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LIGHT AND SHADE: Artist James Drinkwater at lunch with Scott Bevan (Picture: Jonathan Carroll). Above, Drinkwater and wife and fellow artist Lottie Consalvo in Germany, where they lived and worked. “I remember waiting for the model to come out, I was just shitting myself;‘Please don’t take your clothes off, please don’t take your clothes off’,” he says. “She came out, and with the first few drawings, [she was] draped. Thank God!After three or four drawings, the gown just fell to the floor. I was just mortified …I’ve still got the drawings. [The classes]became a religious thing for me, part of my training, two nights a week for about eight years.”
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By the end of high school, being a painter seemed a given for Drinkwater. He wasaccepted intothe National Art School in Sydney. It may have been “an incredible course”, but it didn’t hold his interest. He quit after a year.

“I was just eager to get a studio and start expressing myself, book a room, and have a show,” he says. “To me, it [art school] was just getting in the road of that ambition.”

Yet he deviated off that road for a time. He pursued music. Ever since he was a small child, James and his brother learnt music from their mum, who played guitar and piano. For about five years from the age of 19, Drinkwater was a musician. He moved to Melbourne and, along with brother Nick, wasin a band called Dirty Pink Jeans, which recorded and toured. For Drinkwater, being in a band wasn’t about the fame or the money –which didn’t come –but “it was that brotherhood, that camaraderie, that total faith; it’s an incredible rite of passage”.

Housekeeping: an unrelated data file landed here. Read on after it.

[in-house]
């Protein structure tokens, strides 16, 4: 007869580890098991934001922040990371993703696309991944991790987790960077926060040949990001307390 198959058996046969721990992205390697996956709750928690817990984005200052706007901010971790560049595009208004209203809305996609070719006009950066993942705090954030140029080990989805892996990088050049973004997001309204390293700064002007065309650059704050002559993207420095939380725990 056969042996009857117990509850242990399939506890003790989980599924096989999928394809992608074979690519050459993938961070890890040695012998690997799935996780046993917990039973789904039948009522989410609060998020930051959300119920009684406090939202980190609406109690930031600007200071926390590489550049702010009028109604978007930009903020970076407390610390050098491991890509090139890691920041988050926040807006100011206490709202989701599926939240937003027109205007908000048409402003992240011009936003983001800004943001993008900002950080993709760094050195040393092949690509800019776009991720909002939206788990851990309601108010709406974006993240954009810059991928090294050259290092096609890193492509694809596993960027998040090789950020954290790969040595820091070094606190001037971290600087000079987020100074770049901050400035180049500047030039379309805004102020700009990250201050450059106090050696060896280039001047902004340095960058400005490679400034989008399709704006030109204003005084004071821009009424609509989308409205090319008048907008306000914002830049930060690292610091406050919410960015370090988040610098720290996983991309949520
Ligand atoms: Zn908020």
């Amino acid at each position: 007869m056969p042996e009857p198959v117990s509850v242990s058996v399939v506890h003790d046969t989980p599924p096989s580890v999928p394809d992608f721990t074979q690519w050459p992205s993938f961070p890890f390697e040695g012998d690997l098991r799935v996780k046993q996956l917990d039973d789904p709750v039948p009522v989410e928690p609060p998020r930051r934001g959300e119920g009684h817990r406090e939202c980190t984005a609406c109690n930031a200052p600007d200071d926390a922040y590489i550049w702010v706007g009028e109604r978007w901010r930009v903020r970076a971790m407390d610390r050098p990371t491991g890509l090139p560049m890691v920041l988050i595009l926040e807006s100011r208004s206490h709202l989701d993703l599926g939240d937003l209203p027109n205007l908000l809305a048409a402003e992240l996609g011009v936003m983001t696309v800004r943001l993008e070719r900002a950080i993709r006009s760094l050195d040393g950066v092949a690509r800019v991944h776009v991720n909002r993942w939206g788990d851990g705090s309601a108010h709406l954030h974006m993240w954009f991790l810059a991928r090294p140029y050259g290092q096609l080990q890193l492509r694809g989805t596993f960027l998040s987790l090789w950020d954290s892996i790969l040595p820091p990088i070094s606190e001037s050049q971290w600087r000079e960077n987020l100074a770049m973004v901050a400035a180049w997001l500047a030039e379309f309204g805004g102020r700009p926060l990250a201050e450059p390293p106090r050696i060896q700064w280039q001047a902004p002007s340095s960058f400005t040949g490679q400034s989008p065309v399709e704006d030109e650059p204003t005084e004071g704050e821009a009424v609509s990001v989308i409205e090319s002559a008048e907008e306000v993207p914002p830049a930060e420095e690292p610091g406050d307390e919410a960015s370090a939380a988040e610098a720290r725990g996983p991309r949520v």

One night at a gig in Melbourne, he meta young woman he thought was stunning in every way. Her name was Lottie Consalvo. He went to an after-show party at her apartment. She showed him her art portfolios. But she wasn’t doing much painting then. He showed her images of his paintings. Not that he was doing many new works, even if he had a little studio in his bedroom and he took drawing books with him on tour.

“I did a drawing of her really quickly and she said, ‘Why are you not painting?’…. You’ve got to paint, you’ve got to do this’.And I said, ‘Well, why aren’tyou painting?’. At that stage she was doing a degree and other things. So I think we created something there together, we almost made a pact to get back to that.”

James Drinkwater broke up his band to return to the journey of being a painter.But it was no longer a solo journey. He and Lottie became a couple. They increasingly devoted their lives to painting and even measured the cost of living in paint. Apint of beer, for example, equalled half a tube of paint.They married and decided to move to Berlin to be full-time artists: “There has to be that moment where you lose the safety net and back yourself.”

After three years in Germany, their art and reputations were blossoming. They could have gone anywhere.They chose Newcastle. Lottie also had family connections here,and it was her idea to move to James’ hometown.

“There was a little bit of caution – ‘Are we dropping off?’ – but again we backed ourselves, thinking in tubes of paint,” hesays. “And looking at friends in Sydney working multiple jobs, here we could just paint.”